The following steps walk you through how to configure an NT 4.0 Workstation or Win2K Pro system to act like a thin client. 1. Install the Terminal Services Client for this, you must use the RDP 5.0 client. 2. Create a new local machine account and place it in the local administrators group. 4. Log out and log on again as the new account you created in Step 2. 5. Launch the Client Connection Manager and create or import your Terminal Services connection definitions. 6. Apply the following...

Setting up a Terminal Services License Server

Open License Terminal Services

As you read in Chapter 1, each device that connects to a terminal server in application server mode needs a TSCAL. A Terminal Services license server is used to install, distribute and manage these TSCALs. Without a license server, the terminal server will stop accepting connections after 90 days. If you're in a Win2K domain environment, you should install the Terminal Services Licensing service on one of your domain controllers. All terminal servers in the domain will automatically find the...

Application Compatibility Mechanisms

Before we dive into the application-installation process, you must understand the mechanisms that Microsoft has put in place to assist you in making applications that weren't designed with Terminal Services in mind run on a terminal server. These include Terminal Services logon scripts, application compatibility scripts, install and execute modes, registry mapping, and INI file mapping. If an application carries the Certified for Windows 2000 logo, it will generally be compatible with Terminal...

WinK Terminal Services Licensing

Under WTS, a common practice is to disable logging of TSCALs and simply purchase enough Client Access Licenses CALs to cover all your devices. Win2K Terminal Services doesn't allow you to disable license logging, so Win2K Terminal Services administrators are forced to install, configure, and maintain a Win2K Terminal Services License Server on their network. If you're using Win2K Terminal Services for remote administration only, you don't require a TSCAL and don't need a License Server. The...

Task Manager

Task Manager is one of the most common tools used in Windows and is often considered a user tool it offers a great deal of information in a very condensed format. On a terminal server, you can use Task Manager to display processes in either only your session or all sessions on the server. From here you can kill a hung process or quickly spot a leaky one. In Figure 5.8, you can see the Show processes from all sessions check box. Once this check box is selected, you should select Select Columns...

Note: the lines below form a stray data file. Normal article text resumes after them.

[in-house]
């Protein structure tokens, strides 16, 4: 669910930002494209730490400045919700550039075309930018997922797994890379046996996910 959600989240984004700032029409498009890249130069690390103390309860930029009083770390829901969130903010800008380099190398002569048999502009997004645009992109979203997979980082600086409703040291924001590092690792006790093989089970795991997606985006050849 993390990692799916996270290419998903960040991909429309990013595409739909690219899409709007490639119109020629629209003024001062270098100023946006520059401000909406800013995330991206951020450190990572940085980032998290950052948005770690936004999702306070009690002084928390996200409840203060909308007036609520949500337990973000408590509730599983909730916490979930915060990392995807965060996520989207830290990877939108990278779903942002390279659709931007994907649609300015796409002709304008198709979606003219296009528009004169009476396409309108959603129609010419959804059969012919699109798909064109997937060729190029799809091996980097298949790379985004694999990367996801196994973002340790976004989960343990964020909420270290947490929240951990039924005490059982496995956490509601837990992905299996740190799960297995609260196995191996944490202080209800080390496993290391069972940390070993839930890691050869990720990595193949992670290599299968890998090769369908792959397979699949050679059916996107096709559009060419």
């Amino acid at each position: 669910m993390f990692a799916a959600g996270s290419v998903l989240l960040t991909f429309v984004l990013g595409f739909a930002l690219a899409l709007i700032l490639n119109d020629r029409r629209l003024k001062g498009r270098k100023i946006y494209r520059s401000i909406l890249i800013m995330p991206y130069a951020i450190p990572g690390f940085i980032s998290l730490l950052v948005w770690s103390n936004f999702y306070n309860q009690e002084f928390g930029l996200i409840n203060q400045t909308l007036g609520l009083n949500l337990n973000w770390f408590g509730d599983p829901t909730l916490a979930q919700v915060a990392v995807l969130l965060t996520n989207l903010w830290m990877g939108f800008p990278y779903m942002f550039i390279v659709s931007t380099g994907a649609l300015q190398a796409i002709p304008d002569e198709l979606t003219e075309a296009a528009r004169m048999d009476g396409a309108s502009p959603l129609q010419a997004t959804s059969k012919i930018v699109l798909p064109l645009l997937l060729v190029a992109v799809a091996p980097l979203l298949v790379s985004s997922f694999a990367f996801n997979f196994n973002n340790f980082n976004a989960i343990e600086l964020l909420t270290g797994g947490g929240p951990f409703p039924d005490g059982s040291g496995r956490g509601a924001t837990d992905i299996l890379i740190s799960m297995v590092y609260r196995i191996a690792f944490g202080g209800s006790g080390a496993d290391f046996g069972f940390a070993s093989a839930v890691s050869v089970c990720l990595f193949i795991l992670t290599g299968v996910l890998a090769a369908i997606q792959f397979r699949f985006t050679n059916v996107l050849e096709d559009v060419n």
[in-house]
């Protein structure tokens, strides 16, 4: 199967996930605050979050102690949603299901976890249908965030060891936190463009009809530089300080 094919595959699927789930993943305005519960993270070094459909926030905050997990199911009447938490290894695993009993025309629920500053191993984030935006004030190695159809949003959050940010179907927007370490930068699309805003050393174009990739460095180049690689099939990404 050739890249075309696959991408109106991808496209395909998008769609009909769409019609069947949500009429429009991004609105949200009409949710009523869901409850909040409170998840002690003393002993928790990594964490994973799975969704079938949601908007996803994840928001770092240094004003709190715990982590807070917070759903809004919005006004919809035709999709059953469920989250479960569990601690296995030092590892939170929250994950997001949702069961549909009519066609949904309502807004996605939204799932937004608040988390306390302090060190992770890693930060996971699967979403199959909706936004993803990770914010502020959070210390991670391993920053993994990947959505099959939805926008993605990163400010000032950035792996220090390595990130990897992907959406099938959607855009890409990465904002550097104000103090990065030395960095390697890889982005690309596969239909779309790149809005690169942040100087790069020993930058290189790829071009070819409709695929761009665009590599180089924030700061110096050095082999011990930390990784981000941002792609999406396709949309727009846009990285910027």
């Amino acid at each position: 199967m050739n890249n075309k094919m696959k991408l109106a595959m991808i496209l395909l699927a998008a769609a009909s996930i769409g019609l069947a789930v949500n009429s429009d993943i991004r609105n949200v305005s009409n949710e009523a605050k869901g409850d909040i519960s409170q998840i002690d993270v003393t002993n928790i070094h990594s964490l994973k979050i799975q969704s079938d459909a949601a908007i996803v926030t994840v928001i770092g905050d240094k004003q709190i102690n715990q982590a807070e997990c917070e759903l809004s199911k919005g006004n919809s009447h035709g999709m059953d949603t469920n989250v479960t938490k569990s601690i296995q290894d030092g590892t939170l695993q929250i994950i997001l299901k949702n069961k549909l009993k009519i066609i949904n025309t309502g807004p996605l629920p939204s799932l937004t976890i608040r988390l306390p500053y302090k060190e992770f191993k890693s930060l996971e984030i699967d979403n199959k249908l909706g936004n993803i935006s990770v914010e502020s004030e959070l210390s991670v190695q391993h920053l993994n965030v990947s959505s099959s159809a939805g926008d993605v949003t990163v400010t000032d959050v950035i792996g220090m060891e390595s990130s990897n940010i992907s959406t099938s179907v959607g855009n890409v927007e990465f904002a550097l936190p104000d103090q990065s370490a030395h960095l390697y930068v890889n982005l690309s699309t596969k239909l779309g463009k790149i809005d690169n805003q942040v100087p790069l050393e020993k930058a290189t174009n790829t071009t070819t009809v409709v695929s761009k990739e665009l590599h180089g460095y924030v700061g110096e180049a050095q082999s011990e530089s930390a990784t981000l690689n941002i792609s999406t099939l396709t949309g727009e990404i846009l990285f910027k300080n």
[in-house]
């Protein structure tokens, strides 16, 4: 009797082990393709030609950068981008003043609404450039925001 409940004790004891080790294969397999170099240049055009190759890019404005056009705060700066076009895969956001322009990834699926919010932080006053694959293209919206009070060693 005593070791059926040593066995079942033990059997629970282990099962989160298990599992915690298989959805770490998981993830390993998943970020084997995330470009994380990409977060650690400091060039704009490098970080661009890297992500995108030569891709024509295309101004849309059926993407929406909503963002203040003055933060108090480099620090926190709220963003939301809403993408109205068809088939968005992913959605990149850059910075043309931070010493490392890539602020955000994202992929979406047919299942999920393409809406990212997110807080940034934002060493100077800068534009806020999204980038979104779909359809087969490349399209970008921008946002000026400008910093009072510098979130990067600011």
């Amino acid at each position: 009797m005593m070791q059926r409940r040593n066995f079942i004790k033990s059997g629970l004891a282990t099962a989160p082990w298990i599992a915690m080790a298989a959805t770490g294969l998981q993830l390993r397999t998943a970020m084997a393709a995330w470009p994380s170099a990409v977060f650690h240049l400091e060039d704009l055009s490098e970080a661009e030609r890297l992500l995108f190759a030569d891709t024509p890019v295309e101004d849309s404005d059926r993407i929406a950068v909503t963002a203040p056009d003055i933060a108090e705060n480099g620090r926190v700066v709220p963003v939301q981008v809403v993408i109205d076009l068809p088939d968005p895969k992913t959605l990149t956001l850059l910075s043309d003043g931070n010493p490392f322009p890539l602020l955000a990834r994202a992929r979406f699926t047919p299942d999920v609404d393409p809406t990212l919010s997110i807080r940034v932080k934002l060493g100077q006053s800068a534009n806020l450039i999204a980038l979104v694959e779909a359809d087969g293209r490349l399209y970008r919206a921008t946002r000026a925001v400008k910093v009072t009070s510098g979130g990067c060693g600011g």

RDP Access Levels

RDP provides three basic levels of access Guest Access, User Access, and Full Control. The level assigned to a group determines the group's abilities when connected to the terminal server over RDP. Let's first examine the permissions available, then put them together into the basic access levels. Figure 4.4 shows the advanced ACL Editor's list of individual permissions, and Table 4.1 explains which abilities each permission setting bestows on the users. i Apply these permissions to objects and...

Terminal Services Compatibility Flags

When you install an application, Terminal Services creates a compatibility flag registry key, which Figure 3.15 shows, that instructs Terminal Services about which type of program the application is MS-DOS, 16-bit, 32-bit . If you're installing a legacy application that will not run on Terminal Services, you can adjust this flag so that Terminal Services makes adjustments when the application is launched. Figure 3.15 The compatibility flags registry values. Figure 3.15 The compatibility flags...

Terminal Server Maintenance

In a perfect world, Windows systems would always perform as they are supposed to. Users would be able to log on, log off, open and close applications, and recover from hung applications without causing problems to the system or other users. In reality, however, most Terminal Services administrators have found that applications will occasionally cause memory leaks and user profiles will sometimes become locked on the terminal server. Although your goal should be to find the cause of such...